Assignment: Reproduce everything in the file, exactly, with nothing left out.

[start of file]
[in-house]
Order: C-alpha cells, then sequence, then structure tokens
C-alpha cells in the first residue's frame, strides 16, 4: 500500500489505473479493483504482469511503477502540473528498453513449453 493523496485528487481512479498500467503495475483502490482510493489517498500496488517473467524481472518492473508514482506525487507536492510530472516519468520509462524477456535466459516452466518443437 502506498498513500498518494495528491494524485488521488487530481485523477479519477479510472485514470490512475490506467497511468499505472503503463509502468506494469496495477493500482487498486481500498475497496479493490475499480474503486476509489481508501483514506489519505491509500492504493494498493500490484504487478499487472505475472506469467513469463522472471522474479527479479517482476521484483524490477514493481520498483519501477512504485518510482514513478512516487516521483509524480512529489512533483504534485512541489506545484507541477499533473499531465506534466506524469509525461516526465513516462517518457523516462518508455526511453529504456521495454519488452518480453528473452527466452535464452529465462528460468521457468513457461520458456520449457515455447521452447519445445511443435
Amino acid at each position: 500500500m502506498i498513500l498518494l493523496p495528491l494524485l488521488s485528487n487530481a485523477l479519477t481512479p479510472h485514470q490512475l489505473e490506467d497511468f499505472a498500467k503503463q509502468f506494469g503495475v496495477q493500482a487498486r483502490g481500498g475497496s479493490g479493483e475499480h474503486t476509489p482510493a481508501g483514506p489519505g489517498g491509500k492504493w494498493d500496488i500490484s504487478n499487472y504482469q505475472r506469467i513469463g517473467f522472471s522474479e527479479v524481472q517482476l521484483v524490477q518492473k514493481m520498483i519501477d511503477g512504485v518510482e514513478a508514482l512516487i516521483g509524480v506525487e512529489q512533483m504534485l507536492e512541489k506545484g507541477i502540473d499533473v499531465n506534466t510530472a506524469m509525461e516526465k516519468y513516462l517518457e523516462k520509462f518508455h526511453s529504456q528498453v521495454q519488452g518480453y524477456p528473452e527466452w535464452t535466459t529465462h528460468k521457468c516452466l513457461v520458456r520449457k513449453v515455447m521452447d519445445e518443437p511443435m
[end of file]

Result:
[in-house]
Order: C-alpha cells, then sequence, then structure tokens
C-alpha cells in the first residue's frame, strides 16, 4: 500500500489505473479493483504482469511503477502540473528498453513449453 493523496485528487481512479498500467503495475483502490482510493489517498500496488517473467524481472518492473508514482506525487507536492510530472516519468520509462524477456535466459516452466518443437 502506498498513500498518494495528491494524485488521488487530481485523477479519477479510472485514470490512475490506467497511468499505472503503463509502468506494469496495477493500482487498486481500498475497496479493490475499480474503486476509489481508501483514506489519505491509500492504493494498493500490484504487478499487472505475472506469467513469463522472471522474479527479479517482476521484483524490477514493481520498483519501477512504485518510482514513478512516487516521483509524480512529489512533483504534485512541489506545484507541477499533473499531465506534466506524469509525461516526465513516462517518457523516462518508455526511453529504456521495454519488452518480453528473452527466452535464452529465462528460468521457468513457461520458456520449457515455447521452447519445445511443435
Amino acid at each position: 500500500m502506498i498513500l498518494l493523496p495528491l494524485l488521488s485528487n487530481a485523477l479519477t481512479p479510472h485514470q490512475l489505473e490506467d497511468f499505472a498500467k503503463q509502468f506494469g503495475v496495477q493500482a487498486r483502490g481500498g475497496s479493490g479493483e475499480h474503486t476509489p482510493a481508501g483514506p489519505g489517498g491509500k492504493w494498493d500496488i500490484s504487478n499487472y504482469q505475472r506469467i513469463g517473467f522472471s522474479e527479479v524481472q517482476l521484483v524490477q518492473k514493481m520498483i519501477d511503477g512504485v518510482e514513478a508514482l512516487i516521483g509524480v506525487e512529489q512533483m504534485l507536492e512541489k506545484g507541477i502540473d499533473v499531465n506534466t510530472a506524469m509525461e516526465k516519468y513516462l517518457e523516462k520509462f518508455h526511453s529504456q528498453v521495454q519488452g518480453y524477456p528473452e527466452w535464452t535466459t529465462h528460468k521457468c516452466l513457461v520458456r520449457k513449453v515455447m521452447d519445445e518443437p511443435m